-- Colin Dickey (author of Cranioklepty and Afterlives of the Saints): Saint Teresa and the Erotics of Reading
-- Karen Bachman (Hair Artist in Residence): Holy Body Parts!: Speaking Reliquaries and Catholic Saints
-- Brian Cotnoir (Alchemist in Residence): How to Animate a Statue
 
4:00 - 5:00
PANEL THREE: Entranced Women on Display
-- Shannon Taggart (Programmer in Residence): In the Spirit Cabinet
-- Asti Hustvedt (author of Medical Muses, editor of Zone's Decadent Reader): The Hysterical Venus

5:00-6:30
PANEL FOUR: The Pleasures of Anatomy and the Anatomical Gaze
-- Mark Dery (Cultural Critic, Author of I Must Not Think Bad Thoughts): On The Pathological Sublime: Dark Matter and Aesthetic Rapture
-- Marie Dauenheimer (Medical Illustrator): Albinus, Wanderlaar and the Creation of the Homo Perfectus
-- Mel Gordon (Author of Voluptuous Panic): Showcases of the Marvelous - The Rise and Fall of Berlins Panopticums (1888-1923)
-- Michael Sappol (National Library of Medicine): Queer Anatomies: Perverse desire, medical illustration, and the epistemology of the anatomical closet

6:30- 7:15
Keynote Lecture: Amy Herzog (Queens College): Women in Boxes

7:15: Afterparty at Halyards with DJ stylings by Friese Undine and films curated by David Cory.

Saturday, April 30, 2016

Morbid Anatomy London Based Events This May: Morbid Anatomy Salon and One Day Anatomical Venus Symposium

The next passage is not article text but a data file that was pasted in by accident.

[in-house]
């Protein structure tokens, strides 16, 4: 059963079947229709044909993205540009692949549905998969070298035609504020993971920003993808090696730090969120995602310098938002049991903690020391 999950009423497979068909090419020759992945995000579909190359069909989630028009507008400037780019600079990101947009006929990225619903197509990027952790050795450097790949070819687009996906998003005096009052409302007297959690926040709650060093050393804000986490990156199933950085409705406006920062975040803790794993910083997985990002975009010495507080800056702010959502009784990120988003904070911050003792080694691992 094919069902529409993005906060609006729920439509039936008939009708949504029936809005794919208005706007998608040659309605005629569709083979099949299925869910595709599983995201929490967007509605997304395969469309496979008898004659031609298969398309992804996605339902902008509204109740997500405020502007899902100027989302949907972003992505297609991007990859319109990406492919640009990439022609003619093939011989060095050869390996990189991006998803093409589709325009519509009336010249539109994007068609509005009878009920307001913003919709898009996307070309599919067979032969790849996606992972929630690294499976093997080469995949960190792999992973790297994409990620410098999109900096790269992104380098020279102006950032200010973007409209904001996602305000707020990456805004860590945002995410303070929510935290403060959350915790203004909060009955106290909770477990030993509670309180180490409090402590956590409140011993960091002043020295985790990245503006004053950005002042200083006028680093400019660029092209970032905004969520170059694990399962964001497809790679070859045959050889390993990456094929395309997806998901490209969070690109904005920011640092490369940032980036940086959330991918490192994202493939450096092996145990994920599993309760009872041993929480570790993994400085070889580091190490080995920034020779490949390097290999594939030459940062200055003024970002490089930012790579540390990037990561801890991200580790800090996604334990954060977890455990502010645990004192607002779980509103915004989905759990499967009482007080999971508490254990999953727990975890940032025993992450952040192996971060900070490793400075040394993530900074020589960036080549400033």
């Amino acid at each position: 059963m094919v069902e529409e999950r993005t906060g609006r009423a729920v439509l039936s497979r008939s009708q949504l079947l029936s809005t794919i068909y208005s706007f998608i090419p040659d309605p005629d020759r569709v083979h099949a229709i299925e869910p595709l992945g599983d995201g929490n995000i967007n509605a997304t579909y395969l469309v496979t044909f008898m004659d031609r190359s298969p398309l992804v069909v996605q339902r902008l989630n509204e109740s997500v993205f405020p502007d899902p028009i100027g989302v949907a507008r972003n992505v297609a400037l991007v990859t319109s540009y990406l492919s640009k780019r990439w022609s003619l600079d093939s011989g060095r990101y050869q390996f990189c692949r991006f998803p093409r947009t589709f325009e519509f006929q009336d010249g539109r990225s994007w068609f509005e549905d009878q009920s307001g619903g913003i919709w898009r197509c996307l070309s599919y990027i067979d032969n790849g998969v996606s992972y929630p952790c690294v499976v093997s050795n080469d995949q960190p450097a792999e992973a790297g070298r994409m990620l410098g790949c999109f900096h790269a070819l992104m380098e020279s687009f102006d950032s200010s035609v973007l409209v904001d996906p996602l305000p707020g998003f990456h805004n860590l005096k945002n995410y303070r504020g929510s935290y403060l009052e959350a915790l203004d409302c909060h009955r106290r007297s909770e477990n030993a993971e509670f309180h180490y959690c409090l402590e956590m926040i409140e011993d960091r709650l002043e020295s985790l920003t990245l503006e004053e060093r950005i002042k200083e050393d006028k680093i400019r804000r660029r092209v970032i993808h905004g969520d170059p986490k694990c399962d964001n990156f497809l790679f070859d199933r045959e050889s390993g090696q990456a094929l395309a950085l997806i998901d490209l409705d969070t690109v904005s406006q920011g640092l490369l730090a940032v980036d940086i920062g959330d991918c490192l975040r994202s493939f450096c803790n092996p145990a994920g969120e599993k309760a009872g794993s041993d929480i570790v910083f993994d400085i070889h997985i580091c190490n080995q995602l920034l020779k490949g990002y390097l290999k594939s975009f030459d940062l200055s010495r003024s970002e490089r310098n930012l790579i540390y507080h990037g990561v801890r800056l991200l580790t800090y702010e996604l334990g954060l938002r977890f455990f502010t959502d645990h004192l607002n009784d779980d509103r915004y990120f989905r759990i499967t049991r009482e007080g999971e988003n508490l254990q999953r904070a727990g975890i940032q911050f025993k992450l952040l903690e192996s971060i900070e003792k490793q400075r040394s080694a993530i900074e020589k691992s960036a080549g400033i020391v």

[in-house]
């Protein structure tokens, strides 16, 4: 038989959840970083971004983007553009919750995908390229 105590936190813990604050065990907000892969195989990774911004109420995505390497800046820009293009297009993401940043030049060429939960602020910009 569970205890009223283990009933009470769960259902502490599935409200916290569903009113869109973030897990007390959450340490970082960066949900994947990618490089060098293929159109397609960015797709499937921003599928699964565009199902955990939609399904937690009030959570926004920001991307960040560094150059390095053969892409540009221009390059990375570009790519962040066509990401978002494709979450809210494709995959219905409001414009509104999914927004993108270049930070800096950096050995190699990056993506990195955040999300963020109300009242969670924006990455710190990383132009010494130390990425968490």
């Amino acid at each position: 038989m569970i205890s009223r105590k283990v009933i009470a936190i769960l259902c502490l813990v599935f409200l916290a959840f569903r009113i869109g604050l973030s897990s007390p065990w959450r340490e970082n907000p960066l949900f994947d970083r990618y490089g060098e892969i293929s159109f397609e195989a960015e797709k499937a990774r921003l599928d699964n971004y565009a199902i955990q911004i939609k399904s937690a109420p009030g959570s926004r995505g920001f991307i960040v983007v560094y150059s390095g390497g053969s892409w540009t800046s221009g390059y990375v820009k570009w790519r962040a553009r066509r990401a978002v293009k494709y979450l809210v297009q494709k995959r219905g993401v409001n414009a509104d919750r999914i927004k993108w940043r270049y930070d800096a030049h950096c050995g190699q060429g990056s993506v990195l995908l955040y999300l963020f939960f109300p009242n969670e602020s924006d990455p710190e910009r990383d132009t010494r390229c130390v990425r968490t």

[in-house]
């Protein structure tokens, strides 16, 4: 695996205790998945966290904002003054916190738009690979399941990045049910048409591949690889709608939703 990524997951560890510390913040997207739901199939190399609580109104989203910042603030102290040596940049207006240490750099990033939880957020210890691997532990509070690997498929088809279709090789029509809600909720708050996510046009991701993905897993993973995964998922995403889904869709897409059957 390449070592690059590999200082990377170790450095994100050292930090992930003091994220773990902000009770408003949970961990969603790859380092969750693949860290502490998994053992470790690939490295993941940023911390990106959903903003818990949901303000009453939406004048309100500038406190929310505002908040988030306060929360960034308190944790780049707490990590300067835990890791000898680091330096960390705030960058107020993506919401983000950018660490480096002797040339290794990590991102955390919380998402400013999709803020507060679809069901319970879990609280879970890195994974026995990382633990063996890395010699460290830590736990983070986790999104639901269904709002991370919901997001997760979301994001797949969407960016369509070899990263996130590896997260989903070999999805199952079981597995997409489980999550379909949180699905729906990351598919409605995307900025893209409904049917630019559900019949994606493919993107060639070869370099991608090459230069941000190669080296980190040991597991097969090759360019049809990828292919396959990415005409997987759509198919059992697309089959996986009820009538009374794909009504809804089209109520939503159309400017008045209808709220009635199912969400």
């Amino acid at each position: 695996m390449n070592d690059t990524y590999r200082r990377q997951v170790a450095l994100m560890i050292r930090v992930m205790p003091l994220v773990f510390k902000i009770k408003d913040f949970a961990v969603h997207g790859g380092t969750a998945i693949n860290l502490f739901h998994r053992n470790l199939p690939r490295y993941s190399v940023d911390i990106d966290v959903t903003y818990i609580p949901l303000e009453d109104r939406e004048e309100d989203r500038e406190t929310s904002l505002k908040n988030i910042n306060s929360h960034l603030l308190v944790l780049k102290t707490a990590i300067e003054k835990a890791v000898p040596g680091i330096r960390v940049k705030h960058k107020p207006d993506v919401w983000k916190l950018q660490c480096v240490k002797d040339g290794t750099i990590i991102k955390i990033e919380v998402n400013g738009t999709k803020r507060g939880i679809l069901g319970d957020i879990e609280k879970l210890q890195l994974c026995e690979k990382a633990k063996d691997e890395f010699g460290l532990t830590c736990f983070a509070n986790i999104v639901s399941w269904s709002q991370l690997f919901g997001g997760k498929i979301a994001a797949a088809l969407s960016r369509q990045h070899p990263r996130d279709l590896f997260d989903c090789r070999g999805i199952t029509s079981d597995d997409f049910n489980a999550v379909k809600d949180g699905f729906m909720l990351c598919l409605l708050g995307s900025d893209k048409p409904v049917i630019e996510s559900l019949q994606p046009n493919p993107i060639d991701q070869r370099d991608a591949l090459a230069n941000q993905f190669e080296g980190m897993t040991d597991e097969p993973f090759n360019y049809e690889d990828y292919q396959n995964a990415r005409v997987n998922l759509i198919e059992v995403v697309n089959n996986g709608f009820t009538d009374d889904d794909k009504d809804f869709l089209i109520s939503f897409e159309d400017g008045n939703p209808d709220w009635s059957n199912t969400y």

The Morbid Anatomy Salon at London's Wellcome Collection is sadly now fully booked; apologies it sold out so fast! The good news is the event will be filmed and you'll be available to watch online soon after the live event. Stay tuned for more.

Those who were unable to get tickets for this event might be interested in our other upcoming event in London, a one day symposium in honor of our new book on The Anatomical Venus on May 15th. It features a few of the same speakers, such as Chiara Ambrosio, Ross MacFarlane, and Morbid Anatomy founder and museum creative director Joanna Ebenstein. Other presenters include Strange Attractor's Mark Pilkington, wax sculptor and Morbid Anatomist at Large Eleanor Crook, Anatomist in residence Emily Evans, historian of medicine James Kennaway, John Troyer of the Centre for Death and Society, magic lanternist Mervyn Heard, Stephen Coates of The Real Tuesday Weld, and much more.